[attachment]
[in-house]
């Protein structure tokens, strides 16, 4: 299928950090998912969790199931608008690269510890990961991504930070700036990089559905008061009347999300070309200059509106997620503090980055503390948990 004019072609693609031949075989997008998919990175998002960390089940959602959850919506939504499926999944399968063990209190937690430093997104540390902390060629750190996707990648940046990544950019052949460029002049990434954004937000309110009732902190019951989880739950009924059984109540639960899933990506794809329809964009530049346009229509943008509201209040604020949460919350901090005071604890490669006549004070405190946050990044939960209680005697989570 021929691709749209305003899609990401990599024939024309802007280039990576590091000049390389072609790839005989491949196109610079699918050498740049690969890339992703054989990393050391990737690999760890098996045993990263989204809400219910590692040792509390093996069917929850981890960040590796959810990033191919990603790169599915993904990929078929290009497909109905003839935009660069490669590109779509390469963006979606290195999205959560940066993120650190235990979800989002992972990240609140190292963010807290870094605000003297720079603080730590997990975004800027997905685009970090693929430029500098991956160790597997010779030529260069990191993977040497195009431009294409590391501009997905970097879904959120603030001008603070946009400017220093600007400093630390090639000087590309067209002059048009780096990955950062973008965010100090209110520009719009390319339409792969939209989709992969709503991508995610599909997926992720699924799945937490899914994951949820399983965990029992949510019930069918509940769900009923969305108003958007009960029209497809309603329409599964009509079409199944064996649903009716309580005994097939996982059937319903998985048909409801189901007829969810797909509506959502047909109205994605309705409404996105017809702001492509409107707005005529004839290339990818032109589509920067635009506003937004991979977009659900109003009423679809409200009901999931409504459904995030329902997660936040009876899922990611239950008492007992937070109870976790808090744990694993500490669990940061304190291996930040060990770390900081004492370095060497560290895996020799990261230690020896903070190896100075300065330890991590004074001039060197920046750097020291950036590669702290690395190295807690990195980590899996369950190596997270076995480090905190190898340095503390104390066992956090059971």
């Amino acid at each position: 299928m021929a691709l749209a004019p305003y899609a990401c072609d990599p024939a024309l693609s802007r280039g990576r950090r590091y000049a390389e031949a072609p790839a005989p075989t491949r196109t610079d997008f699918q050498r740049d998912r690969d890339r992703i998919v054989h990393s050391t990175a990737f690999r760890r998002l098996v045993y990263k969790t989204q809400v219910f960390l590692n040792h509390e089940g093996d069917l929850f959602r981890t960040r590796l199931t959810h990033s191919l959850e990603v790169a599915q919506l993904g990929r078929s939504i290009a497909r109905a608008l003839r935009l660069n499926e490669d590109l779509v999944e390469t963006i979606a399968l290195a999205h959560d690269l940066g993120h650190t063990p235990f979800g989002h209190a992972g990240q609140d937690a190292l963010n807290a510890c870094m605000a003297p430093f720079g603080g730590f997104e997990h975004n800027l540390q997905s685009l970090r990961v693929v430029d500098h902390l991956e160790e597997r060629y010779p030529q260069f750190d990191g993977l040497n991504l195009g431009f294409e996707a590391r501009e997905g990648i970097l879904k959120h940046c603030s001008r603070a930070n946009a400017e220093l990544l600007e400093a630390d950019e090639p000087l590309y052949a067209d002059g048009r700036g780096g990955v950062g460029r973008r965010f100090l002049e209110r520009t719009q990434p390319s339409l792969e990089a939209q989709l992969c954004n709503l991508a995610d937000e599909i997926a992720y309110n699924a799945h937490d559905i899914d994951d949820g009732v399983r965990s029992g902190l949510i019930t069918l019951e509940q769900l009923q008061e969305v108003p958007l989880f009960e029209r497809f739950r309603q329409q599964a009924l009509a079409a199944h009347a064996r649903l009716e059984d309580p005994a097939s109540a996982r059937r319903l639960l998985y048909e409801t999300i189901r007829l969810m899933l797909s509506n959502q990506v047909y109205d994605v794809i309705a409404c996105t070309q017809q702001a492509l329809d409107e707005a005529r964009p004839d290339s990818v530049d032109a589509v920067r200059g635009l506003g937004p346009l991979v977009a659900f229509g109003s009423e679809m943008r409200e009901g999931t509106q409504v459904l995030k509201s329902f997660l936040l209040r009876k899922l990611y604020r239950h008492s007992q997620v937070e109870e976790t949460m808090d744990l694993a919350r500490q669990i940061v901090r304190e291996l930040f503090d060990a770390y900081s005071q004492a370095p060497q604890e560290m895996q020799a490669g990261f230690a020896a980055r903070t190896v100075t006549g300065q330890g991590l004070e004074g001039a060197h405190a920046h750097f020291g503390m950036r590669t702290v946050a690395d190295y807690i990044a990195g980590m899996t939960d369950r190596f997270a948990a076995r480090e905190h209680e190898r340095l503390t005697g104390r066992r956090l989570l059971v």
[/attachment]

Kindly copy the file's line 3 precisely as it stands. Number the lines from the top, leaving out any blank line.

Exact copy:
């Amino acid at each position: 299928m021929a691709l749209a004019p305003y899609a990401c072609d990599p024939a024309l693609s802007r280039g990576r950090r590091y000049a390389e031949a072609p790839a005989p075989t491949r196109t610079d997008f699918q050498r740049d998912r690969d890339r992703i998919v054989h990393s050391t990175a990737f690999r760890r998002l098996v045993y990263k969790t989204q809400v219910f960390l590692n040792h509390e089940g093996d069917l929850f959602r981890t960040r590796l199931t959810h990033s191919l959850e990603v790169a599915q919506l993904g990929r078929s939504i290009a497909r109905a608008l003839r935009l660069n499926e490669d590109l779509v999944e390469t963006i979606a399968l290195a999205h959560d690269l940066g993120h650190t063990p235990f979800g989002h209190a992972g990240q609140d937690a190292l963010n807290a510890c870094m605000a003297p430093f720079g603080g730590f997104e997990h975004n800027l540390q997905s685009l970090r990961v693929v430029d500098h902390l991956e160790e597997r060629y010779p030529q260069f750190d990191g993977l040497n991504l195009g431009f294409e996707a590391r501009e997905g990648i970097l879904k959120h940046c603030s001008r603070a930070n946009a400017e220093l990544l600007e400093a630390d950019e090639p000087l590309y052949a067209d002059g048009r700036g780096g990955v950062g460029r973008r965010f100090l002049e209110r520009t719009q990434p390319s339409l792969e990089a939209q989709l992969c954004n709503l991508a995610d937000e599909i997926a992720y309110n699924a799945h937490d559905i899914d994951d949820g009732v399983r965990s029992g902190l949510i019930t069918l019951e509940q769900l009923q008061e969305v108003p958007l989880f009960e029209r497809f739950r309603q329409q599964a009924l009509a079409a199944h009347a064996r649903l009716e059984d309580p005994a097939s109540a996982r059937r319903l639960l998985y048909e409801t999300i189901r007829l969810m899933l797909s509506n959502q990506v047909y109205d994605v794809i309705a409404c996105t070309q017809q702001a492509l329809d409107e707005a005529r964009p004839d290339s990818v530049d032109a589509v920067r200059g635009l506003g937004p346009l991979v977009a659900f229509g109003s009423e679809m943008r409200e009901g999931t509106q409504v459904l995030k509201s329902f997660l936040l209040r009876k899922l990611y604020r239950h008492s007992q997620v937070e109870e976790t949460m808090d744990l694993a919350r500490q669990i940061v901090r304190e291996l930040f503090d060990a770390y900081s005071q004492a370095p060497q604890e560290m895996q020799a490669g990261f230690a020896a980055r903070t190896v100075t006549g300065q330890g991590l004070e004074g001039a060197h405190a920046h750097f020291g503390m950036r590669t702290v946050a690395d190295y807690i990044a990195g980590m899996t939960d369950r190596f997270a948990a076995r480090e905190h209680e190898r340095l503390t005697g104390r066992r956090l989570l059971v």